Archive for the ‘Uncategorized’ Category

Morning darkness

Wednesday, August 23rd, 2017

 

In the morning darkness

Silence, waiting.

Once, there was expectancy.

Once there was a presence.

Now, silence,

Solitude.

It is not

uncomfortable,

or upsetting,

this waiting.

The Listener

Saturday, May 11th, 2013

There was the Other Voice Owl of the World.  He sat in the world tree laughing in his front voice, only his other voice was not laughing.  His other voice was saying the silence.  He had a way of saying it.  He said it wide and far when he began.  He said it tiny when it came close.  He kept saying the silence like that in his other voice and when he finished the silence swallowed up the sounds of the world and the owl swallowed up the silence.

 

No one knew he was doing it.  He was trying to swallow all the sounds of the world and then there would be no more world because everything would follow its sound into the silence and then it would be gone.  What the owl had in mind was to get it all swallowed and then fly away.  He only did it at night.  He thought he’d get some of it swallowed every night until the whole world was gone away.

 

No one knew what the owl was doing except for a child.  He didn’t have any eyes.  He listened all the time.  When he heard the owl saying the silence in his other voice he heard the silence swallowing up the sounds of the world, little and big, from the wind sighing in the trees to the ants crying in their holes.  The child knew the owl was trying to say the whole world away and he knew it was up to him to stop the owl, so he began to listen everything back.  He listened far and wide when he began, he listened tiny when it came close.  The eye of the goat and the dance in the stone and the beetle digging a grave for the sparrow. He listened them into his ear holes and he kept them all safe there.  The foot steps of the moth and the sea foam hissing on the strand.  He listened everything back.

 

The child only kept the sounds in his ear holes at night.  He kept them safe till morning.  When the cock crowed in the middle of the night it never fooled him, nor when he crowed again before first light.  He kept the sounds safe in his ear holes till the day stood up and the cock of the morning crowed everything awake.  Then the child unheard the sounds and they went back to where they lived.  The child was laughing at the owl, but the owl didn’t know it.  He thought he had done a good night’s work.  He sat in the world tree grooling and smarling all day, thinking he would get the whole world gone, only he never did.

 

The owl keeps trying and he’ll do it one day.  All it takes is for no one to be listening everything back.  He will go the world away and himself with it and that’ll be the end of it.  But it may not be for a while yet.  Not as long as there is a child to listen.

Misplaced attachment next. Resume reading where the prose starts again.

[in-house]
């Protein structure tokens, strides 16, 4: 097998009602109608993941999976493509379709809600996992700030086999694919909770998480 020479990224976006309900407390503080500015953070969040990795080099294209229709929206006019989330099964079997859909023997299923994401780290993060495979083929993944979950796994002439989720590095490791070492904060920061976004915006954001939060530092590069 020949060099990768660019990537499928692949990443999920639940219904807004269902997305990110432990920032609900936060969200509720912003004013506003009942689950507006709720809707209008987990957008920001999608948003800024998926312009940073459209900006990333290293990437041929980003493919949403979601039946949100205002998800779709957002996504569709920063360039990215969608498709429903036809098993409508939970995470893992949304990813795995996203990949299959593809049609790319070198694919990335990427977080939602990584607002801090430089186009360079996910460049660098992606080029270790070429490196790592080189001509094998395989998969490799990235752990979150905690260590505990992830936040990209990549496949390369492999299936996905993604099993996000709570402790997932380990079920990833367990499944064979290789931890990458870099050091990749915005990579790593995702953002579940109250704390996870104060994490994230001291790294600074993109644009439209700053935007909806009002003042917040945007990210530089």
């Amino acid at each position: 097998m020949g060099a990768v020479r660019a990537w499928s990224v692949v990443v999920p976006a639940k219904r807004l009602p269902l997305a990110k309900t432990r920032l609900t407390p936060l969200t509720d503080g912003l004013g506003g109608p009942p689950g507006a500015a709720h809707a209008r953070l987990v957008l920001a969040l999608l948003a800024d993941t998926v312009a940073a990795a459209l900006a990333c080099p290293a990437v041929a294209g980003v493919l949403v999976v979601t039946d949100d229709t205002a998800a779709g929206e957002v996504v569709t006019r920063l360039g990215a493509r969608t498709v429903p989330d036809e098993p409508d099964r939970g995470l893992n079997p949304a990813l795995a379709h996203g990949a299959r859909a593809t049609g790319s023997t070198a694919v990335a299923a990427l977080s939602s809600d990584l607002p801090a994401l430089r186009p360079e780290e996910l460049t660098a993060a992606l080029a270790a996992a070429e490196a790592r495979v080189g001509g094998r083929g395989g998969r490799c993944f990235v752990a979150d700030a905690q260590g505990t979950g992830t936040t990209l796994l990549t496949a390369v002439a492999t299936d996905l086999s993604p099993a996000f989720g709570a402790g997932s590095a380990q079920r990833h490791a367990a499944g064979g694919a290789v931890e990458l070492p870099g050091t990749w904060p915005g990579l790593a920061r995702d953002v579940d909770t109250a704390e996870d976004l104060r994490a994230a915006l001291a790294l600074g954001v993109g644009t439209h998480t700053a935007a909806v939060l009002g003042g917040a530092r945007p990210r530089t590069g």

Silence

Sunday, April 7th, 2013

To deliver oneself up, hand oneself over, entrust oneself completely to the silence of a wide landscape of woods and hill, or sea, or desert: to sit still while the sun comes up over the land and fills its silences with light. To pray and work in the morning and to labor in meditation in the evening when night falls upon that land and when the silence fills itself with darkness and with stars. This is a true and special vocation. There are few who are willing to belong completely to such silence, to let it soak into their bones, to breathe nothing but silence, to feed on silence, and to turn the very substance of their life into a living and vigilant silence.
—Thomas Merton

On the existence of God

Friday, September 2nd, 2011

Attended a talk the other night on whether it was possible to demonstrate the existence of God. Very rambling – but he was one of those speakers whose digressions are interesting. He ran out of time but he seemed to be suggesting that, with an unusual combination of platonic idealism, Anselm’s Ontological argument and Descartes’ Meditations, one could demonstrate the existence of God.

I would have taken a different route. I think that philosophically all one can do is demonstrate that belief in God can be reasonable. Because God is transcendent he does not exist in any sense that we can understand existence. Therefore his existence cannot be demonstrated. To paraphrase Luis Nordstrom

transcendence leaves no conceptual (or conceptualizable) trace – no trace of what has been transcended, what it has been transcended toward, nor any trace of the experience itself. True transcendence can neither be understood in terms of anything else nor in terms of itself.

Which is to say more or less the same, in less elegant terms, that Taoism, the Upanishads, Zen, Eckhart etc. say.

I would have gone down the religious experience road. With regard to the religious experience argument Caroline Franks Davis in her The Evidential Force of Religious Experience concludes –

If the evidence other than that of religious experience does not show theism to be improbable, then the evidence of the many religious experiences which escape pathological and other challenges will be sufficient to make some relatively unramified theistic claims probable.